“This farm is with my family for many years,” Giuseppe told me as we wandered through the vineyard. Clusters of fat red grapes hung from the vines, almost ready for harvesting. He picked one and handed it to me. It was warm, sweet, and delicious. I knew wine made from grapes grown in his sun-drenched corner of Tuscany was amazing. We had shared a bottle the previous evening over a plate of home-made pasta prepared by his wife.
“If you like stay on my farm, you eat food I grow, wine I make. Is good for you.” He handed me another grape, echoing a sentiment I had heard many times while traveling around Italy staying in rustic agriturismi. “Is good for me.”
An agriturismo (plural agriturismi) is a working farm where tourists can spend one or more nights. It’s a form of agricultural tourism, commonly called agritourism, and is a growing trend around the world.
Agritourism is defined as tourism where guests stay in accommodation on a working farm and may also participate in farming operations.
This trend reflects a shift towards slow travel and immersive experiences. Rather than ticking off a list of destinations and sights, travelers are seeking “back to nature” escapes and memorable interactions with local cultures.
In its broader sense, agritourism is any activity or interaction that fosters a greater appreciation and awareness between a traveler, the land visited and the people who live on it. It can encompass a long lunch on a farm where you eat locally grown fresh produce or a day spent exploring a vineyard and sampling its wines. It could involve feeding lambs at an animal nursery or picking your own fruit from an orchard. But for a deeper and more meaningful experience, where you can explore a local way of life and a farmer’s relationship to the land, a stay in an agriturismo or farm is the way to go.
Agritourism sounds like a new concept, but it’s been around for a long time. In the USA, dude ranches originated in the 1880s, attracting city dwellers and foreigners to experience the “wild west” – riding horses, herding cattle and helping with farm chores. In Israel, the kibbutz culture of collective farming, where visitors could stay and work, began in the early 20th century.
In Italy, agriturismi have been operating since the 1960s when farmers, struggling after the second world war, were encouraged to open their homes to tourists. The extra income allowed farmers to remain on their land (which had often been in the family for generations), preserve traditional agriculture, and save historic farm buildings from ruin and collapse.
Farm stays are popular in many countries around the world, whether the traveler helps out on the farm or simply wants to relax in a tranquil country setting. The beauty of farm stays is that they are generally in idyllic locations away from cities and crowds. Giuseppe’s vineyard was a little Tuscan paradise, but I’ve also stayed in log cabins, dairy farms, Mongolian gers, Asian fruit farms, and Outback Australian cattle stations. The scope is as endless as the scenery.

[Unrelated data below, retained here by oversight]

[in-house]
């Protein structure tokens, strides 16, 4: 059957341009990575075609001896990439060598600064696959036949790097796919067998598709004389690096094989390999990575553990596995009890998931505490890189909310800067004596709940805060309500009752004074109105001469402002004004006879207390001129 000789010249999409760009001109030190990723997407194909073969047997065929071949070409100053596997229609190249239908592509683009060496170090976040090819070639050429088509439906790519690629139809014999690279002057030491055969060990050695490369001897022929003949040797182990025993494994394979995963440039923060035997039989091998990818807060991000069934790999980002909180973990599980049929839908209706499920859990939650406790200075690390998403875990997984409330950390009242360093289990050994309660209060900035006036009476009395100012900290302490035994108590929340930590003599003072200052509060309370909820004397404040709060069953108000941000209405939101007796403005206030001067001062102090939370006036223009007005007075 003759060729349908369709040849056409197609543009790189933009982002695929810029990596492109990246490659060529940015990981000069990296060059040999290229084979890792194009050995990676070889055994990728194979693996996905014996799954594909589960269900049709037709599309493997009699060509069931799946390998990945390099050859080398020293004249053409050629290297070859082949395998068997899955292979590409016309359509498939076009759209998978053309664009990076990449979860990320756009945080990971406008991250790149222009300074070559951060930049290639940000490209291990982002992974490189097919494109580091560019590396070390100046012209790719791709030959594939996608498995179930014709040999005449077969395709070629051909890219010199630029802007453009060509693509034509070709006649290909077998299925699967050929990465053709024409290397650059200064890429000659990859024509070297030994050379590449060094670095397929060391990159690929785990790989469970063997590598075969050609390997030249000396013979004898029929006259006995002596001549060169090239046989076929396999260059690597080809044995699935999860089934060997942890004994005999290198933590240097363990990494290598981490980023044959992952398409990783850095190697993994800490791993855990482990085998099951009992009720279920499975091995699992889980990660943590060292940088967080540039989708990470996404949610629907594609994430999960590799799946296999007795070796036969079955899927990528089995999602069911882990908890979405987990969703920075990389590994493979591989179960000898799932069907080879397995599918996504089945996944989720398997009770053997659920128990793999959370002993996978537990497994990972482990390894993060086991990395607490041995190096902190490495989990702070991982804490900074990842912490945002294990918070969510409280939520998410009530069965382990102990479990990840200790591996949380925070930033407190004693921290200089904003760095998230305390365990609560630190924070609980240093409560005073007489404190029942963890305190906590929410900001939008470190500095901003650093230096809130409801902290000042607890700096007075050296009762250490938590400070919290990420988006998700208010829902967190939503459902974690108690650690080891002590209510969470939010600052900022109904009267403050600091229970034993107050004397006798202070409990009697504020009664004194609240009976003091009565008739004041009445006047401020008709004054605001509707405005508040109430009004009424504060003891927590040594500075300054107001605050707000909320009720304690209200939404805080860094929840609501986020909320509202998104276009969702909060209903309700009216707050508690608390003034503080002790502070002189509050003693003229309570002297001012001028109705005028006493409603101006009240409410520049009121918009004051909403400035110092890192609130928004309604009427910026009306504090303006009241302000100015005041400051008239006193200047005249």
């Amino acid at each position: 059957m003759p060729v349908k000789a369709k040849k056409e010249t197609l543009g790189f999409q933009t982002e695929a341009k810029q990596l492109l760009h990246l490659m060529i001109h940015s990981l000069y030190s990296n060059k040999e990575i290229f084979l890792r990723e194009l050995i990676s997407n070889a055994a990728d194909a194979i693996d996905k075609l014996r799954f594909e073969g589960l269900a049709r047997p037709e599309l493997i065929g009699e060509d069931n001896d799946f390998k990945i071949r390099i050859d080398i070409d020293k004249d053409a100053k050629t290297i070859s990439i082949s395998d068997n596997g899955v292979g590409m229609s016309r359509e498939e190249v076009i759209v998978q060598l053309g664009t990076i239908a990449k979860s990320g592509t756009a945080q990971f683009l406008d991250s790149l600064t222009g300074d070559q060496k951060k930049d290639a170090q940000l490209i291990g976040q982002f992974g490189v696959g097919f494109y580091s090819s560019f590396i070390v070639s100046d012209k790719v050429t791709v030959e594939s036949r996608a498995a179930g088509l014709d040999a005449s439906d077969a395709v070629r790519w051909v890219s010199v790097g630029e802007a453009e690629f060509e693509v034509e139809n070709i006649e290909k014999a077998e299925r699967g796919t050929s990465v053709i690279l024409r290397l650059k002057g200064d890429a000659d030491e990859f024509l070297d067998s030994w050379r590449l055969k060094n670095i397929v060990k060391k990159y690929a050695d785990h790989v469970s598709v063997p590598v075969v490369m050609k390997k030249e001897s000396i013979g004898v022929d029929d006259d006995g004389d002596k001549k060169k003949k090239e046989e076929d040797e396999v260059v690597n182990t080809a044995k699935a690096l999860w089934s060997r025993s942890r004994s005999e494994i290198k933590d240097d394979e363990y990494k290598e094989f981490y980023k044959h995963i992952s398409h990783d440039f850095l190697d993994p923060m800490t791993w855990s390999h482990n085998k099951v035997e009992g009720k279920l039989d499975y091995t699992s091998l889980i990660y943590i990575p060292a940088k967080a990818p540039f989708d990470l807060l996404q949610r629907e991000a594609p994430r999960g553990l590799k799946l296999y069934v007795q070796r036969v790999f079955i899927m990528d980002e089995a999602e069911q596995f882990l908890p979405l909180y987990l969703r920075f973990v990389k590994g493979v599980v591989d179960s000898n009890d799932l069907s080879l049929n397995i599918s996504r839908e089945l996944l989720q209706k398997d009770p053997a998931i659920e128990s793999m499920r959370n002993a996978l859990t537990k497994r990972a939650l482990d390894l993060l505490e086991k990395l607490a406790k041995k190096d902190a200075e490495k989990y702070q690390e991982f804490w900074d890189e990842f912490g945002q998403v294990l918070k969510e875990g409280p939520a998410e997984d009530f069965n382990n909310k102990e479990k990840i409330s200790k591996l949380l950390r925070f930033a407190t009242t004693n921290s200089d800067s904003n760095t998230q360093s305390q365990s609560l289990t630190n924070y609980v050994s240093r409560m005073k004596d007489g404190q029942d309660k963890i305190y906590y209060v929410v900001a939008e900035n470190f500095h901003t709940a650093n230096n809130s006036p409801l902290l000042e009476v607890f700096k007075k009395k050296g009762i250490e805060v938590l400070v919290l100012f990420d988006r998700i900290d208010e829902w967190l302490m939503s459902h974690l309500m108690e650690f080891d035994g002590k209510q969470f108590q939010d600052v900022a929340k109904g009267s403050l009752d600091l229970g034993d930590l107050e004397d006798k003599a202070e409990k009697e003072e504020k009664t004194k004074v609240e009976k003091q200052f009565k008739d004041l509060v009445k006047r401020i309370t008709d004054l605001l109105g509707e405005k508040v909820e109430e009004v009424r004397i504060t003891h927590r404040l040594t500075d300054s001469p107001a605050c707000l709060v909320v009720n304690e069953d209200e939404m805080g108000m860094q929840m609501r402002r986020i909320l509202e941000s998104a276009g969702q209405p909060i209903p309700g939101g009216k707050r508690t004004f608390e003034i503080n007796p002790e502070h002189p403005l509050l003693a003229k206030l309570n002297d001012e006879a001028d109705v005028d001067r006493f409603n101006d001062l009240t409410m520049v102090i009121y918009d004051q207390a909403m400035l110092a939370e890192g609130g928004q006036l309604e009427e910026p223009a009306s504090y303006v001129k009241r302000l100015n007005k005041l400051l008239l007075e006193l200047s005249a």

Agritourism has advantages for everyone involved.
The additional revenue stream from offering guests overnight accommodation can be crucial to the livelihood of small farms, diversifying business and providing a stable income for the farmer. There is often a flow-on effect on the local community. As more “slow travelers” visit a region and stay longer, they spend more of their money in the immediate area – eating at nearby restaurants, seeking fresh, organic produce and crafts from local artisans. This economic influx helps the community preserve their local food and traditions. It allows farmers to hold onto their homes and protects farmland from developers.
In return, farm stays offer guests new insights and authentic experiences, the opportunity to develop a connection with the land and to learn about local cultures and lifestyles from their hosts. Staying on a farm is generally far less expensive than staying in a hotel and some farm stays offer the chance to work in exchange for free or discounted accommodation. It’s ethical travel at its eco best.
Whether you’re bunking down in a dude ranch in Arizona or an olive grove in Puglia, remember that you are an integral part of the agritourism experience. Your hosts have opened their doors to share their day-to-day lives and to offer their home-grown hospitality. A good guest shows respect, appreciation, and common sense. Farmers usually rise early and work long days. You won’t be expected to keep the same hours but if you plan to help out with the harvest or the farm animals, dress appropriately, expect to get dirty and have fun.
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